- Confirm that the actual customer fits the expected target customer and modify the message to users if necessary.
- Find new distribution channels using sales history.
- Improve product quality by possibly adding new features or support services to increase market share.
The product reaches its maturity stage when sales volume slows down and begins to plateau or, in some cases, drops slightly.
Now an action becomes necessary otherwise the product sales will start to decline rapidly.
Products reach maturity for a number of reasons, including competition launching a product that is highly valued by customers, price wars, and initial enthusiasm for the new product beginning to fade.
This obviously leads to a decrease in profit, given by both a decrease in sales and an increase in promotional spending.
Common business strategies that can help during this phase fall into one of two categories:
- Market change: this includes moving into new market segments, redefining target markets, winning over competitors’ customers, and converting non-users.
- Product change: for example, adjusting or improving product features, quality, prices and distinguishing it from other products in the industry.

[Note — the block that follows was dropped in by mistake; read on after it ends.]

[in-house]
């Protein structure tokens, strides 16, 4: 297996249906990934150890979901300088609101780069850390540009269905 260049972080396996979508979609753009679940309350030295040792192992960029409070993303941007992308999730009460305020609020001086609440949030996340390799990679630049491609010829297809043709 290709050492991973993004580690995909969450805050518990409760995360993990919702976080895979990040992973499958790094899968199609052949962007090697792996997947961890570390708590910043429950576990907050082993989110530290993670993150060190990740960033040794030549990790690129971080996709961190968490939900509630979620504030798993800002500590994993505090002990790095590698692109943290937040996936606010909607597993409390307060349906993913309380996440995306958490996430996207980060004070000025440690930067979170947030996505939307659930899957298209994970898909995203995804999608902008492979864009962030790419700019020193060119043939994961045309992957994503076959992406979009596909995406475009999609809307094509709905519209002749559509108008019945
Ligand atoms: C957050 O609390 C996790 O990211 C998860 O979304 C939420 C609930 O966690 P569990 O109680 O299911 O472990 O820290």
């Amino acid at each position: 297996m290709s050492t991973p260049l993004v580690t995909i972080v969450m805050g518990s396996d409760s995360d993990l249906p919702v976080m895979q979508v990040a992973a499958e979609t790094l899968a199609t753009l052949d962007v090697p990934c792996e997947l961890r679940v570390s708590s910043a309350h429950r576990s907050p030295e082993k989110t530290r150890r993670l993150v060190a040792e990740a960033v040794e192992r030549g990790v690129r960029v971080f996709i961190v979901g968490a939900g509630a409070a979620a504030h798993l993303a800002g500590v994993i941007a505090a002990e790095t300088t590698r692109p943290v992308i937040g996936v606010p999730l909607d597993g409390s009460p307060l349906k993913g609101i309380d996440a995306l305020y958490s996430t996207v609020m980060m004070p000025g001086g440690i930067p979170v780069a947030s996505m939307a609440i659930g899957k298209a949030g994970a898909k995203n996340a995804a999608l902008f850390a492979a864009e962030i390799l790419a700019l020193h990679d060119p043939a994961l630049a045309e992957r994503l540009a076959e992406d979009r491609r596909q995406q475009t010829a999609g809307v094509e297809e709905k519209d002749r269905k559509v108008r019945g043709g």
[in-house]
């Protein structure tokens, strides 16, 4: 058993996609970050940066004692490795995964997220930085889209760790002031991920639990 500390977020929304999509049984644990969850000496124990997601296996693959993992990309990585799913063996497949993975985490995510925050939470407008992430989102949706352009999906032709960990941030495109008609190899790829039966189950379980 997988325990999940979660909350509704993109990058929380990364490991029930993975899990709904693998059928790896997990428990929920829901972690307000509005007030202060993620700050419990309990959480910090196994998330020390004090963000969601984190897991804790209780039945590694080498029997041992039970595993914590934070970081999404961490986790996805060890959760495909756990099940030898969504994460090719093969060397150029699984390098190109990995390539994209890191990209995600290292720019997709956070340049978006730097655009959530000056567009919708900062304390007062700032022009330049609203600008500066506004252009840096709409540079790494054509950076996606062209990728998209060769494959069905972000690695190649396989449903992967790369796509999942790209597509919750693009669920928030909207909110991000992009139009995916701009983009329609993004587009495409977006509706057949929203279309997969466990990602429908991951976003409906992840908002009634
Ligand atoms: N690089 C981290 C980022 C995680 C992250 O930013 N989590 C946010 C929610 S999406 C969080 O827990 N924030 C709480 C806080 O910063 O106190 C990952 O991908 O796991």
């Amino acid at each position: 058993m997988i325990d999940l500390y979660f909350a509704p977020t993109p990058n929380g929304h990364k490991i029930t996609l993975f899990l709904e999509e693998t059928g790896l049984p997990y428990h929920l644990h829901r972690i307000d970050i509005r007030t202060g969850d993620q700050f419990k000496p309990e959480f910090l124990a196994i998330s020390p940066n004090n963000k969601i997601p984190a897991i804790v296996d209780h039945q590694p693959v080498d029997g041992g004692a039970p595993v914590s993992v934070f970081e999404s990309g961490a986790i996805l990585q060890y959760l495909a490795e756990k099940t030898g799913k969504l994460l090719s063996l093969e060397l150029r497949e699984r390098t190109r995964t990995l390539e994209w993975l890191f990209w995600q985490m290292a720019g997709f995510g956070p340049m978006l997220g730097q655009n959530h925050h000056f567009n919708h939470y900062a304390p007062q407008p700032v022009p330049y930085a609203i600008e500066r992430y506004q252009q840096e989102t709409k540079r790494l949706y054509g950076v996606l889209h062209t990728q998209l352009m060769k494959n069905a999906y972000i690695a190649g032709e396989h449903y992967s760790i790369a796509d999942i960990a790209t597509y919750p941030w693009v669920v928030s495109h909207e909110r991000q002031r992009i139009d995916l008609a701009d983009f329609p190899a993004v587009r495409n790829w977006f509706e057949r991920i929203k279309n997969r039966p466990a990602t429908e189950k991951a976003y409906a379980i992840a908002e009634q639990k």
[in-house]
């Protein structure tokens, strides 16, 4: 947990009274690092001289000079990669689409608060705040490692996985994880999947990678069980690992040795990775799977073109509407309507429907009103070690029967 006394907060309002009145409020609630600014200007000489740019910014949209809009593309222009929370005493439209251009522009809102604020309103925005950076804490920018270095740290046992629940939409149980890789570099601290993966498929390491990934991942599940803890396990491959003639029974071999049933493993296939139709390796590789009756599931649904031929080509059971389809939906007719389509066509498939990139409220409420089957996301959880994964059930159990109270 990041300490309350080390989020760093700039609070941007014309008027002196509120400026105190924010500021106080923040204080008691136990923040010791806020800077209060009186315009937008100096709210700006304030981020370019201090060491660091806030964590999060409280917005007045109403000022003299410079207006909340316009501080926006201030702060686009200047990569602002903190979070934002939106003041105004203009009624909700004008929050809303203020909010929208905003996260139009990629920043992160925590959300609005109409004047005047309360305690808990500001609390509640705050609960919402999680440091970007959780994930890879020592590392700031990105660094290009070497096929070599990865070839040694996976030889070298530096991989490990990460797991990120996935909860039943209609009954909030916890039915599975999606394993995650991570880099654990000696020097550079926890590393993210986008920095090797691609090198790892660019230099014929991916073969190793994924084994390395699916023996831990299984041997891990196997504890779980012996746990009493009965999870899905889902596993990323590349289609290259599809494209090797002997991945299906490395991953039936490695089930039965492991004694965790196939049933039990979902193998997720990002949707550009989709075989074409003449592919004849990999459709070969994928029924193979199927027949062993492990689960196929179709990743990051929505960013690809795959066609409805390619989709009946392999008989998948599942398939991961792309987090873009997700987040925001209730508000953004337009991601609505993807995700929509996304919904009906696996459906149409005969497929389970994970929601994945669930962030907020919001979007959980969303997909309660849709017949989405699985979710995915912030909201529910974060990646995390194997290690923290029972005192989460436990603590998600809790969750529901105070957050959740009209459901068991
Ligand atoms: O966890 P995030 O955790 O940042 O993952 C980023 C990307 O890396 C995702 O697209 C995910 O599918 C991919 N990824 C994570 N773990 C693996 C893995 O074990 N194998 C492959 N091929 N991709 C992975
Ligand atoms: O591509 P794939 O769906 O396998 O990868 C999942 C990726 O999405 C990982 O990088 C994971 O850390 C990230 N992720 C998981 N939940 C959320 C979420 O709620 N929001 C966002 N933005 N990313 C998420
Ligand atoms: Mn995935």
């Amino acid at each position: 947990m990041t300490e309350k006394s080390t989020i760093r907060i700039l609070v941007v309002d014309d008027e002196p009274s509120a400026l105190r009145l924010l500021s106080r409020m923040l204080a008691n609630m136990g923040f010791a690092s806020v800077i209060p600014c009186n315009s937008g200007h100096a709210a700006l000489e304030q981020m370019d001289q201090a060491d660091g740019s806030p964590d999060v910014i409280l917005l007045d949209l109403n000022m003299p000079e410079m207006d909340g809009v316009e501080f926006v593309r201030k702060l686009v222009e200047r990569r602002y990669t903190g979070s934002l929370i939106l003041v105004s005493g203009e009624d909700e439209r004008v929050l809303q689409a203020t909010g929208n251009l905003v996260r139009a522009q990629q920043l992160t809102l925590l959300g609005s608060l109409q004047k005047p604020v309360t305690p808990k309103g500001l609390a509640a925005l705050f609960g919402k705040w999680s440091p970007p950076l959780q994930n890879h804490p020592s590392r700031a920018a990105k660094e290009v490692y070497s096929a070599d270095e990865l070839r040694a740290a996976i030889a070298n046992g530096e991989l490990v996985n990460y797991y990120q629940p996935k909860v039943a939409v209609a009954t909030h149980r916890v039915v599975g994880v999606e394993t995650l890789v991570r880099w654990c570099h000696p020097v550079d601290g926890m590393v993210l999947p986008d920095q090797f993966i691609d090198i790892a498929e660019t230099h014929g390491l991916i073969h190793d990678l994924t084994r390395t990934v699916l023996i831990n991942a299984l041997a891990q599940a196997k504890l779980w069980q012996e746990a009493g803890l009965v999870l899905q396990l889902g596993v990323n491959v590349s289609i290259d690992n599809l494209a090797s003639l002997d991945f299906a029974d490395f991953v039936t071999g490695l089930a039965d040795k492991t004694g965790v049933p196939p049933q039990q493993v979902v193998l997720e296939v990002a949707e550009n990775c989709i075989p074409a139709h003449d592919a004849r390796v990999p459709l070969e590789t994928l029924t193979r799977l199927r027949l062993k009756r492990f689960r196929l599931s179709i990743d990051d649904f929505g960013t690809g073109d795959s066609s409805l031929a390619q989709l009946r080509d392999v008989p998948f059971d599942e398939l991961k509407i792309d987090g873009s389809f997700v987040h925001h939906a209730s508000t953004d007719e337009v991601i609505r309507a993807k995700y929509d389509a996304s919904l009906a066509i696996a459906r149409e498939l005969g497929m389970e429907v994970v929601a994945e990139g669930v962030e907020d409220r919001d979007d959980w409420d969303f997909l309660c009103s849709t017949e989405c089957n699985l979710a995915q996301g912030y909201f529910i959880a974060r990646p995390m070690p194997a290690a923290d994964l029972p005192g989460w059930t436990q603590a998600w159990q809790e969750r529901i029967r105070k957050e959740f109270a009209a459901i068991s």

The example of Apple best serves to show the second point. In fact, Apple is the first company to show innovative product life cycle management.
Realizing that most cell phone users subscribe 12- to 24-month contracts, Apple releases a new “modified” iPhone every 12 to 18 months. By the time the current model is approaching its maturity, the company releases a new, updated model. The result, you know, is a loyal following proud of the latest technology that is unlikely to switch to a competitive product offering.
This stage can be identified by both a decline in sales volume and a reduction in profits.
Allowing the product to reach decline should be a strategic choice, meaning that the organization has identified the “expiring” product and intentionally planned that this would not be upgraded, but would be discontinued at some point in the future.
For example, this choice is given by a scheduled launch of a new product that will replace the current one but will not be an upgrade.
Business strategies to minimize losses during decline are:
- Minimize promotional expenditures on the product: rather than trying to boost sales with contests and discounts, you need to allow sales to naturally decline.
- Reduce the number of distribution points.
- Roll out price discounts to persuade customers to purchase your product while supplies last.
Product life cycle: bottom line
A product’s life cycle is seamless, and so should business strategy.
Knowing where the product is within its life cycle will help determine refinements or adjustments to strategy.
The most important piece of advice for using product life cycle management in business strategies is to regularly review sales volume and profitability.
Here, data that will help identify what stage the product is in can be extracted, allowing you to plan your product life cycle response strategies more effectively.